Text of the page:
A well-regarded program known as LEND, which stands for Leadership Education in Neurodevelopmental and related Disabilities, is a nationwide, interdisciplinary training program for health professionals who work with children with neurodevelopmental disabilities. It also serves parents and siblings of individuals with disabilities and other special health care needs.
LEND’s nine-month curriculum provides an overview of neurodevelopmental disabilities, as well as seminars in leadership skills and evidence-based research methods. Faculty and trainees come from a dozen core academic disciplines like pediatrics, audiology, nursing, psychology, social work, physical therapy and speech-language pathology. Read more...
The STAR (Summer Trainees in Academic Research) Program is a new initiative at NYMC aimed at enhancing the research experience of the many high school students, undergraduates, medical students and others who conduct mentored scientific investigations in our labs over the summer. Students have the opportunity to attend a series of lectures on various aspects of scientific life and to develop the communication skills essential to a career in research through participation in the STAR Research Forum. Read more...
Mentoring at-risk Youth
Every Thursday at 6 p.m. for the past two years, a group of about 16 first- and second year medical students, a Ph.D. candidate and a master’s student, alternating weekly in groups of 8, ring the buzzer of the secure detention center for youths, leave their book bags and purses in a locked room, and allow themselves to be escorted into a guarded, secure cafeteria.
There they play games, paint murals, judge rap offs, and just talk to the young people there, who range in age from 10 to 18 and for whom an average stay is about 25 days.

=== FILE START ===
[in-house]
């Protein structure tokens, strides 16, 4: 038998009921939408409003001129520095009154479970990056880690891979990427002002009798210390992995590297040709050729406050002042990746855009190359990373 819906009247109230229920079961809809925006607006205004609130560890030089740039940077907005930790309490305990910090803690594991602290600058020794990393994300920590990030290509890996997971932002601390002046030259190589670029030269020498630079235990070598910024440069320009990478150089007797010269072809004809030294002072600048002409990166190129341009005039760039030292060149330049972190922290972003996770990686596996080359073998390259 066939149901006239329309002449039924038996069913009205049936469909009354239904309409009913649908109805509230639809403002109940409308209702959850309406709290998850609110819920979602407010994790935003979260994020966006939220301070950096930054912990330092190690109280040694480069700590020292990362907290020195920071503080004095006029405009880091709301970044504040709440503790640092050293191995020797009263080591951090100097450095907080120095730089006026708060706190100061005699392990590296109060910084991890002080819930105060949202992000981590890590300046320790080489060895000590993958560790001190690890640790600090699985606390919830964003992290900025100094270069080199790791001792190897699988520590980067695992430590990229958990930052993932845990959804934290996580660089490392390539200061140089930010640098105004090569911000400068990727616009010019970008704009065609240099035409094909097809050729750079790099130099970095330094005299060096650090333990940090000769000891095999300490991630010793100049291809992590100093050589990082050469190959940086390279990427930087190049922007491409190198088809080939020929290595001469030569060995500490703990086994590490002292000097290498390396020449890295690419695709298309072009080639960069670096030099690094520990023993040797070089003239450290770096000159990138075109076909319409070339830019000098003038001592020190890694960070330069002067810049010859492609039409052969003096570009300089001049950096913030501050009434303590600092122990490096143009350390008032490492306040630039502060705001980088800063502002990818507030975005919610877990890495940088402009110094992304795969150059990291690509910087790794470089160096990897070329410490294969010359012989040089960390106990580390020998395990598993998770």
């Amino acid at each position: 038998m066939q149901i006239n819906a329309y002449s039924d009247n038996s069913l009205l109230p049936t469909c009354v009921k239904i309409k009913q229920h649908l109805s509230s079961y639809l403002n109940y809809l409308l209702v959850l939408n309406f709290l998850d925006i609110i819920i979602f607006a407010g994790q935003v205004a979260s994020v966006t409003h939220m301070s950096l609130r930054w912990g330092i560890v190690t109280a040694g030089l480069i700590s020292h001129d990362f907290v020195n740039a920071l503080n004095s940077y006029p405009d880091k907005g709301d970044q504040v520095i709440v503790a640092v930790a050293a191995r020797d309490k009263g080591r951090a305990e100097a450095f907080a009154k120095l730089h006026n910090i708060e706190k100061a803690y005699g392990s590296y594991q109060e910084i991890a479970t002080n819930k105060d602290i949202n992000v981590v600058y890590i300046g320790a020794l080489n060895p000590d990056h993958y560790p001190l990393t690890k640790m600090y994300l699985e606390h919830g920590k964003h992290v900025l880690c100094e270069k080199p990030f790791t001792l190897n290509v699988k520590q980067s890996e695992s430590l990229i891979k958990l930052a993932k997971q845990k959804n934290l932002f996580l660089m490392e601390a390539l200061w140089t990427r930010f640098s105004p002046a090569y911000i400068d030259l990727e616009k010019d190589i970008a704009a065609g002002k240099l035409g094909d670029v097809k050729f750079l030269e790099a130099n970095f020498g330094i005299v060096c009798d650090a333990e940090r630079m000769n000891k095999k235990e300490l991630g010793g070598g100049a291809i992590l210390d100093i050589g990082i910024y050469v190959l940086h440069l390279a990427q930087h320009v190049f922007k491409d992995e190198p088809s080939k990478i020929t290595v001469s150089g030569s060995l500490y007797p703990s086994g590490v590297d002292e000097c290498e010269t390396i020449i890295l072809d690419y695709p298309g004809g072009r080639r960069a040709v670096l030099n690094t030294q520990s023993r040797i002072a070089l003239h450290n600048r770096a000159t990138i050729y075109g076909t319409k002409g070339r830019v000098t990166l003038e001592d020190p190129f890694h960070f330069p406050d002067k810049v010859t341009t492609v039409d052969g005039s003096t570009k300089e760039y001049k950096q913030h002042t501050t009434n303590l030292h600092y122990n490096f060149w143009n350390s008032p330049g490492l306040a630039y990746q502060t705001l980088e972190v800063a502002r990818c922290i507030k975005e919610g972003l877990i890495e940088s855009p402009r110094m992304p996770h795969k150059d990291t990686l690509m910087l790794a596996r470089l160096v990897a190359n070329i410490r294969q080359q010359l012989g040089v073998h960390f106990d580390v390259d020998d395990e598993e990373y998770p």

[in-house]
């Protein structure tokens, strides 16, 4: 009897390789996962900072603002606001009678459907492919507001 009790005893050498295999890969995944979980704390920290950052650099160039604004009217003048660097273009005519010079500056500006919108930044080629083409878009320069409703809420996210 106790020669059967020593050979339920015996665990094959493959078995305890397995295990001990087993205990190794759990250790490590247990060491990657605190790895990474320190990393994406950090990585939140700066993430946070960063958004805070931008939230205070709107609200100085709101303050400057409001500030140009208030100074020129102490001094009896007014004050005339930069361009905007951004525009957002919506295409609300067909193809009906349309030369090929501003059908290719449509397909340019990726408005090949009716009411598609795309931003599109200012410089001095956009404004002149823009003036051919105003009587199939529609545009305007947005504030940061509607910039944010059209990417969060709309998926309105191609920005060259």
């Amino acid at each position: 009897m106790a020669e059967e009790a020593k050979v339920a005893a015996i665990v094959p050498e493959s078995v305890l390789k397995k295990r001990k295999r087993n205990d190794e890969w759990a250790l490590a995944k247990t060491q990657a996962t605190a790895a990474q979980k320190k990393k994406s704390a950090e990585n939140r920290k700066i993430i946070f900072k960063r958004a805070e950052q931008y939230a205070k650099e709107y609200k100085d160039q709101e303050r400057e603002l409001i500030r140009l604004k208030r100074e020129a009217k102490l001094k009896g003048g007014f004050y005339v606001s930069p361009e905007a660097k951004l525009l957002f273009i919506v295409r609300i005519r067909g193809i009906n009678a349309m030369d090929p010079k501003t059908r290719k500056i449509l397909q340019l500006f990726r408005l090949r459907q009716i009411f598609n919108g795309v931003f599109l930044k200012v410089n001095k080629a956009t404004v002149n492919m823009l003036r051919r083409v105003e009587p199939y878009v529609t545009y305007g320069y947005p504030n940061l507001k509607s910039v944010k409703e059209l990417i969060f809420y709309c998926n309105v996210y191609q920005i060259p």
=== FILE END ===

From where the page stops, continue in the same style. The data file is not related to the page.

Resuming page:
Nobody gives their full names, nobody talks about the crimes they are accused of and for at least an hour every week, the gap lessens. Read more…
La Casita de la Salud is an inner-city health clinic run by New York Medical College medical students. Located at 413 East 120th Street in Manhattan, the clinic is dedicated to serving the uninsured population of East Harlem. La Casita operates as an adjunct to an existing satellite clinic of Metropolitan Hospital Center, La Clinica del Barrio. Hours are on Saturdays from 8 a.m. to 12:00 noon.
The goal of the medical student founders of the clinic was, and still is, to improve health outcomes by providing quality culturally competent care regardless of race, ethnicity, gender, nationality, or ability to pay. The clinic emphasizes preventative medicine through patient-centered care and education, and strives to be a model of efficiency and cost-effectiveness in the achievement of the aforementioned goals. Through cultural competency and increasing access to healthcare for uninsured and undocumented residents, the clinic founders hope to help bridge the pervasive health disparity gap in our healthcare system.
Each year since 1999, when a group of physical therapy students in the School of Health Sciences and Practice were looking for a way to raise money for the Achilles International Track Club (AITC), the College has sponsored "Race for Rehab," a 5-kilometer and 400 meter run. Now in its 12th year, the Race for Rehab has raised awareness and money for the ATC, a worldwide organization that encourages people with physical disabilities to participate in running and exercising with the general public regardless of speed, level of ability or age. Held in the fall, the race pits athletes with disabilities against able-bodied runners. The benefits to athletes and spectators goes far beyond the money raised or the joy of competition.
Each summer the Graduate School of Basic Medical Sciences (GSBMS) hosts a middle or high school life sciences teacher participating in the American Physiological Society's (APS) program Frontiers in Physiology. In fact, GSBMS Dean Francis L. Belloni, Ph.D., was a member of the APS team that first conceptualized, and later cultivated the highly successful national program. Today Dr. Belloni vigorously supports "Frontiers in Physiology"—just one of many ways that New York Medical College fosters the next generation of scientists.
Page updated: October 25, 2013